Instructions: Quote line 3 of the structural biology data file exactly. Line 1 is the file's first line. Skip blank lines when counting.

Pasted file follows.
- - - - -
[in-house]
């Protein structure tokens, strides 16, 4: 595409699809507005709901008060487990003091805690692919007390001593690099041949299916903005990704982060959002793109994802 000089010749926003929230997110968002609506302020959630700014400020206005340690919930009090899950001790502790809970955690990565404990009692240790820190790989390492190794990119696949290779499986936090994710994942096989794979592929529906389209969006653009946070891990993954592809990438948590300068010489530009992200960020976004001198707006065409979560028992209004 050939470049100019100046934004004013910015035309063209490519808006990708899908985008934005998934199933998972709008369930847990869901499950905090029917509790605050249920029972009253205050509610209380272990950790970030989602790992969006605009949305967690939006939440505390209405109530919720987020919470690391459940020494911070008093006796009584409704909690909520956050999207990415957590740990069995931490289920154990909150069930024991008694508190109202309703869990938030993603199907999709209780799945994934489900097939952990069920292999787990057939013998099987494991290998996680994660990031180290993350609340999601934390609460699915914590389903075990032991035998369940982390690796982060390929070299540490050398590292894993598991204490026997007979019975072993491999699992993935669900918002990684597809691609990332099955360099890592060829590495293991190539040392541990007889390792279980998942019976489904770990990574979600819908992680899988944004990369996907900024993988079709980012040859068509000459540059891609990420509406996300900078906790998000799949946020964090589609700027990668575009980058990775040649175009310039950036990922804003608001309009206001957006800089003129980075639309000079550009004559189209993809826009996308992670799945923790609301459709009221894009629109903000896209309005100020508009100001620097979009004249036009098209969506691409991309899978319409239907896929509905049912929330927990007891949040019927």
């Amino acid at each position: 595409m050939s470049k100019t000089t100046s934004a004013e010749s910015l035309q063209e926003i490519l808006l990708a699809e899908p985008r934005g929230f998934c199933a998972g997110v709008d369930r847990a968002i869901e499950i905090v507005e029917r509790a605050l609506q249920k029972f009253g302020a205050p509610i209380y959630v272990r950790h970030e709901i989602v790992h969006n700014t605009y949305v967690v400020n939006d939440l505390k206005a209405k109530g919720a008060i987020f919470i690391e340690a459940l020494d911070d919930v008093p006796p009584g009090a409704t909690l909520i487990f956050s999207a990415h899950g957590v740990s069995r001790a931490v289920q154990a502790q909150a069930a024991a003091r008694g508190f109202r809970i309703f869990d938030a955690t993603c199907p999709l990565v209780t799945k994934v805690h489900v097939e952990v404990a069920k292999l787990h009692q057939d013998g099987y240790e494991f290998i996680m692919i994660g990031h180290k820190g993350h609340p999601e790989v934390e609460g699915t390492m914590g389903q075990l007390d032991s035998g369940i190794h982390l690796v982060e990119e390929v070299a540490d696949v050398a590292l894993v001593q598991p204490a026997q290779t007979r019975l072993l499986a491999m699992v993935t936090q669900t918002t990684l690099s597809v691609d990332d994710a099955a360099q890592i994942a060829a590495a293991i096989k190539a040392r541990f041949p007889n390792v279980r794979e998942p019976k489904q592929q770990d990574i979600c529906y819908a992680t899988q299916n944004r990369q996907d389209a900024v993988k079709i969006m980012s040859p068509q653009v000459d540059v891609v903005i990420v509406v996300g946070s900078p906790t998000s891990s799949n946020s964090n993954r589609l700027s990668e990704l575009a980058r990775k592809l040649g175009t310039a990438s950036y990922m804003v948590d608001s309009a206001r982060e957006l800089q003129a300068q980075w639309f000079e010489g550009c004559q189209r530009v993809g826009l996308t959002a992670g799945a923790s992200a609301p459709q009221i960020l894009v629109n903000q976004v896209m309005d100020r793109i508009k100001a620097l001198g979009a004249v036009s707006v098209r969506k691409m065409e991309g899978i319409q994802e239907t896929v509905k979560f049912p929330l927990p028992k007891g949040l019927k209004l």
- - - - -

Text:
């Amino acid at each position: 595409m050939s470049k100019t000089t100046s934004a004013e010749s910015l035309q063209e926003i490519l808006l990708a699809e899908p985008r934005g929230f998934c199933a998972g997110v709008d369930r847990a968002i869901e499950i905090v507005e029917r509790a605050l609506q249920k029972f009253g302020a205050p509610i209380y959630v272990r950790h970030e709901i989602v790992h969006n700014t605009y949305v967690v400020n939006d939440l505390k206005a209405k109530g919720a008060i987020f919470i690391e340690a459940l020494d911070d919930v008093p006796p009584g009090a409704t909690l909520i487990f956050s999207a990415h899950g957590v740990s069995r001790a931490v289920q154990a502790q909150a069930a024991a003091r008694g508190f109202r809970i309703f869990d938030a955690t993603c199907p999709l990565v209780t799945k994934v805690h489900v097939e952990v404990a069920k292999l787990h009692q057939d013998g099987y240790e494991f290998i996680m692919i994660g990031h180290k820190g993350h609340p999601e790989v934390e609460g699915t390492m914590g389903q075990l007390d032991s035998g369940i190794h982390l690796v982060e990119e390929v070299a540490d696949v050398a590292l894993v001593q598991p204490a026997q290779t007979r019975l072993l499986a491999m699992v993935t936090q669900t918002t990684l690099s597809v691609d990332d994710a099955a360099q890592i994942a060829a590495a293991i096989k190539a040392r541990f041949p007889n390792v279980r794979e998942p019976k489904q592929q770990d990574i979600c529906y819908a992680t899988q299916n944004r990369q996907d389209a900024v993988k079709i969006m980012s040859p068509q653009v000459d540059v891609v903005i990420v509406v996300g946070s900078p906790t998000s891990s799949n946020s964090n993954r589609l700027s990668e990704l575009a980058r990775k592809l040649g175009t310039a990438s950036y990922m804003v948590d608001s309009a206001r982060e957006l800089q003129a300068q980075w639309f000079e010489g550009c004559q189209r530009v993809g826009l996308t959002a992670g799945a923790s992200a609301p459709q009221i960020l894009v629109n903000q976004v896209m309005d100020r793109i508009k100001a620097l001198g979009a004249v036009s707006v098209r969506k691409m065409e991309g899978i319409q994802e239907t896929v509905k979560f049912p929330l927990p028992k007891g949040l019927k209004l």